The Texas corn crop is 11 percent planted compared to last year's pace at this time of 24 percent. Conditions in the Mississippi Delta are soggy, with additional wet weather in the short term. This points to further delays in spring planting.
IEG Vantage has estimated U.S. new crop corn acres at 91.77 million, on par with the USDA's estimate of 92 million. A Reuters report was released stating, "U.S. farmers aren't dialing back soybean acres as anticipated." This narrative goes along with our belief that there won't be a large switch in acres from soybeans to corn due mostly in part to the higher input cost of nitrogen and the lack of fall field work that was completed because of wet conditions.
Weekly export inspections came in below expectations at 766,000 metric tons (30.1 million bushels). Trade was expecting between 800,000 metric tons to 1 million metric tons. This was below last year's 54.2 million bushels, which was heavy due to the Argentinian drought. Inspections total 1.0458 billion bushels, 31 percent ahead of last year and above USDA's estimate for a 3 percent decrease. Over the last five weeks, corn has been averaging 32.2 million bushels per week and will need to run around 42.5 million bushels through August to reach USDA's target. Weekly export sales were much below expectations at 372,000 metric tons. This was compared to expectations of 800,000 metric tons to 1.2 million metric tons.
According to the Conab, they have increased the Safrinha (second crop) corn production to 66.6 million metric tons from 65.2 million metric tons. Last year, the Brazil Safrinha crop was 53.9 million metric tons. Conab's estimate of the first crop came in lower at 26.2 million metric tons versus 26.5 million metric tons previously. This puts the total crop estimate at 92.8 million metric tons, while the USDA estimates 94.5 million metric tons. UKAgroConsult has estimated Urkaine 2019-20 corn production at 29 million metric tons, down from 35 million metric tons the previous year.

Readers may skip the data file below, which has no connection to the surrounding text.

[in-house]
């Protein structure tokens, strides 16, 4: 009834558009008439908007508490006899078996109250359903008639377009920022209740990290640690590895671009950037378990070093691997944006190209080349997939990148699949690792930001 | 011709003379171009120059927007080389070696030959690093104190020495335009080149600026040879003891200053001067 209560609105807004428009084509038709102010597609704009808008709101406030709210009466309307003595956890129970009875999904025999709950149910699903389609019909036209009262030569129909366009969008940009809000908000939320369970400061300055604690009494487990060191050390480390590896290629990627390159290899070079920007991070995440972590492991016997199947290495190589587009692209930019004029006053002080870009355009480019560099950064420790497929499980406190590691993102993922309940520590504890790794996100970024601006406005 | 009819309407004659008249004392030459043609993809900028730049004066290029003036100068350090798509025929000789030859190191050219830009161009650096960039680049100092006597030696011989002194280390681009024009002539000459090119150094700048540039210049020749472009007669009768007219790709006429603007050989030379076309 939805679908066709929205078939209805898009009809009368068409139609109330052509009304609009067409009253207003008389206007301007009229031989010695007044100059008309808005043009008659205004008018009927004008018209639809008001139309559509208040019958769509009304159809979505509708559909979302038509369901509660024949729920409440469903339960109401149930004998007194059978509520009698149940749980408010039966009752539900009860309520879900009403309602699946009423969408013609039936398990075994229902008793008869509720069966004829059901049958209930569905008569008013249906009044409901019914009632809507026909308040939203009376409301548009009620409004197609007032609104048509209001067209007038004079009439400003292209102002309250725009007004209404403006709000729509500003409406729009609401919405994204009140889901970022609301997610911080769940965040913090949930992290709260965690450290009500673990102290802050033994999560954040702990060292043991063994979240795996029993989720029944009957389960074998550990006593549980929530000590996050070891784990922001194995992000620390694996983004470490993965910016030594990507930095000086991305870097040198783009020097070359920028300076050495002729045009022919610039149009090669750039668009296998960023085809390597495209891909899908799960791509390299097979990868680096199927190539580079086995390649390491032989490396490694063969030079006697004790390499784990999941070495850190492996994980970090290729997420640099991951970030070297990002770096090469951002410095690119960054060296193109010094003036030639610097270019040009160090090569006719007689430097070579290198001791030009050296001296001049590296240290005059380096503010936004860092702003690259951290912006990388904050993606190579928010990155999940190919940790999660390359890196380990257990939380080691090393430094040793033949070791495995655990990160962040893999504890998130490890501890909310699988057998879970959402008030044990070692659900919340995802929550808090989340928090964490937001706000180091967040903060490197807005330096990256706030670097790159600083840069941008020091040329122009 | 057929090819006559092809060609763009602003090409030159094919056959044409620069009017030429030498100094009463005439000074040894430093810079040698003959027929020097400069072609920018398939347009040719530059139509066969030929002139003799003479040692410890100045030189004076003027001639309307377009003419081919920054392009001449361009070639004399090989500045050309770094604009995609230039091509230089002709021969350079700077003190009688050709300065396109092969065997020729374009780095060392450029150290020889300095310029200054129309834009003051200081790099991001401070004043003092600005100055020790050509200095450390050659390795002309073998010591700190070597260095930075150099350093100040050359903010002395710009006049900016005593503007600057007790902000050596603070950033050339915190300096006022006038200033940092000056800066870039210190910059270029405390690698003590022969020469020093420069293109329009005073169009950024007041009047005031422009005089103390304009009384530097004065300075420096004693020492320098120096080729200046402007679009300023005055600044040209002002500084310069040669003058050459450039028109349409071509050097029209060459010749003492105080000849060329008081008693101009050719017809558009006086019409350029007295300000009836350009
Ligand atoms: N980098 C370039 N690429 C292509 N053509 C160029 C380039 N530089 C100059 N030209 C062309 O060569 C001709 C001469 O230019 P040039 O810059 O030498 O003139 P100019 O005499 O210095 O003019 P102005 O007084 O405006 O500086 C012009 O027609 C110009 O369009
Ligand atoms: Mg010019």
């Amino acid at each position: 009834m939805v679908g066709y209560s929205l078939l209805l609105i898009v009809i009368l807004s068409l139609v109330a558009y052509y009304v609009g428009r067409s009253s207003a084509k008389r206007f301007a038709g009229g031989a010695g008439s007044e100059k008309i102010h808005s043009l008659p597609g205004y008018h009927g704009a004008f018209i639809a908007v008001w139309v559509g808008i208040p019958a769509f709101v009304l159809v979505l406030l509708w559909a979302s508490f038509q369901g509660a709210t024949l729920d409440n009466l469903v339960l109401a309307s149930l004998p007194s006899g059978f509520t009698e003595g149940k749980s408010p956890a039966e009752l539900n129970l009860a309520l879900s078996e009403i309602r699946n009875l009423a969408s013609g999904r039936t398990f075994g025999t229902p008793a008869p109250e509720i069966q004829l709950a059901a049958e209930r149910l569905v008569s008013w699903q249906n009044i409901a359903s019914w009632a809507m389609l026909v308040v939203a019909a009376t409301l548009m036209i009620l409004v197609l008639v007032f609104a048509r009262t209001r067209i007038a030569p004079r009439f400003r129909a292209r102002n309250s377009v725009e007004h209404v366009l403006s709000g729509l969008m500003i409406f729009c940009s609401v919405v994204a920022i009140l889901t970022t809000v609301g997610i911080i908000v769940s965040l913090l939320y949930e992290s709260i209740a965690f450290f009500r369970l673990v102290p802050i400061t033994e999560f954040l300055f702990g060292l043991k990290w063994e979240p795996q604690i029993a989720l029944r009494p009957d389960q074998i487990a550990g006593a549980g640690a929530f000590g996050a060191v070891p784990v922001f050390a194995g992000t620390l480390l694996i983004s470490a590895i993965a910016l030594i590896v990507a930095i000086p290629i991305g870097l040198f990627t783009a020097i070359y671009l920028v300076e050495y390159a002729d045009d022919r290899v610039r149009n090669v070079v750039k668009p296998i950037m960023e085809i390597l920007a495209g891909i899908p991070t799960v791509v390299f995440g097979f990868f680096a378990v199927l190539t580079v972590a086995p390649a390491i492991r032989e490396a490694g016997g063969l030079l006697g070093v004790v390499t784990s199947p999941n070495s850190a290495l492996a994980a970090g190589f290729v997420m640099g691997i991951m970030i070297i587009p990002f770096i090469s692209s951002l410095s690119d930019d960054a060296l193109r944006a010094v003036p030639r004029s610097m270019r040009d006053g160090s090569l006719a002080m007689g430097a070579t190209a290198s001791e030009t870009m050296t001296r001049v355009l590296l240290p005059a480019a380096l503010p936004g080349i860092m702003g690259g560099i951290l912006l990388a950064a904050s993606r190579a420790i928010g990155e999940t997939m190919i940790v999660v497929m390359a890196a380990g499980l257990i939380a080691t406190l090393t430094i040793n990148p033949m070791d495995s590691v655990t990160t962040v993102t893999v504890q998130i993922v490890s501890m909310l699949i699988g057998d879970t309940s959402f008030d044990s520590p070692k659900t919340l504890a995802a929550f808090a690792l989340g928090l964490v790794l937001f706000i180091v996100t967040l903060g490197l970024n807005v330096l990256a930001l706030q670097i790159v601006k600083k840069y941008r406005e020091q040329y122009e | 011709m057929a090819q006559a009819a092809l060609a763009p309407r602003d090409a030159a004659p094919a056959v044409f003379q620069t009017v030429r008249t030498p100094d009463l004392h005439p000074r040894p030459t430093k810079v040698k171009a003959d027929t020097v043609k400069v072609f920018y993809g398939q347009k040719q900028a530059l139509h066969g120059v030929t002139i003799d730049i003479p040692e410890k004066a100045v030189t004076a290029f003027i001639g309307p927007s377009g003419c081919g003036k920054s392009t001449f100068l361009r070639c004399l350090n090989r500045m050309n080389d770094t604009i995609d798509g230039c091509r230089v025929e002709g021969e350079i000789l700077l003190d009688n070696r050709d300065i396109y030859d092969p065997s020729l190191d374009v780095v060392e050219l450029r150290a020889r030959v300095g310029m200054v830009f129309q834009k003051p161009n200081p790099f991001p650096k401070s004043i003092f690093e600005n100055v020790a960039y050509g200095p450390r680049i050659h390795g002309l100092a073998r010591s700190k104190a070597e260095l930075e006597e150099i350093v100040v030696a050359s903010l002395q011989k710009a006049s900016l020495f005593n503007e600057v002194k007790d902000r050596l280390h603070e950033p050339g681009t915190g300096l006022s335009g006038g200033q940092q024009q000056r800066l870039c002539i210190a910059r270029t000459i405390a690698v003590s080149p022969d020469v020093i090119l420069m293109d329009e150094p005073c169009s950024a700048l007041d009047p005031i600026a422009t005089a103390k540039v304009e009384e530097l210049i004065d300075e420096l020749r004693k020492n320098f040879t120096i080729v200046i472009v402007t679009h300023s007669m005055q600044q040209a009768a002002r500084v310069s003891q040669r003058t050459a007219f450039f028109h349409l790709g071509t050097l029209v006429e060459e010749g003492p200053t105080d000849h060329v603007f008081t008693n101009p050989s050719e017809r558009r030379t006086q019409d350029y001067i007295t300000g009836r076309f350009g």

Weekly ethanol production was 7.035 million barrels, down 1.86 percent from last week and down 1.95 percent versus last year. Weekly production has been averaging 2.8 percent less than the prior year over the last 17 weeks. Stocks as of March 1 are 23.731 million barrels. This is down 2.18 percent from last week and down 2.27 percent from last year. U.S. gasoline demand in 2019 is running 0.8 percent below last year.
The EPA released a proposed rule to clean up regulatory language to allow E15 to be regulated in the same manner as E10 during the summer months. Currently retailers are required to label E15 for flex-fuel vehicles only from June 1 to Sept. 15 or face stiff fines. EPA administrator Andrew Wheeler stated the rules will be finalized "by the summer driving season."
The EPA also proposed reforms to the Renewable Identification Number market. Potential reforms include public disclosure of RIN holdings above specific levels, limiting certain parties from being able to purchase RINs and moving disclosure reports from annual to quarterly.
With what has become a broken record, a lack of U.S./China details and a definitive deal are proving tough for the grain complex.
Delays in an agreement between the world's top two economies are continuing to hold these markets hostage as there is no other fresh news to trump that fundamental burden. There is talk that the U.S. and China are still heavy into negotiations, but President Donald Trump and President Xi Jinping are not expected to meet until April now, and that is only if there is already an agreement in place.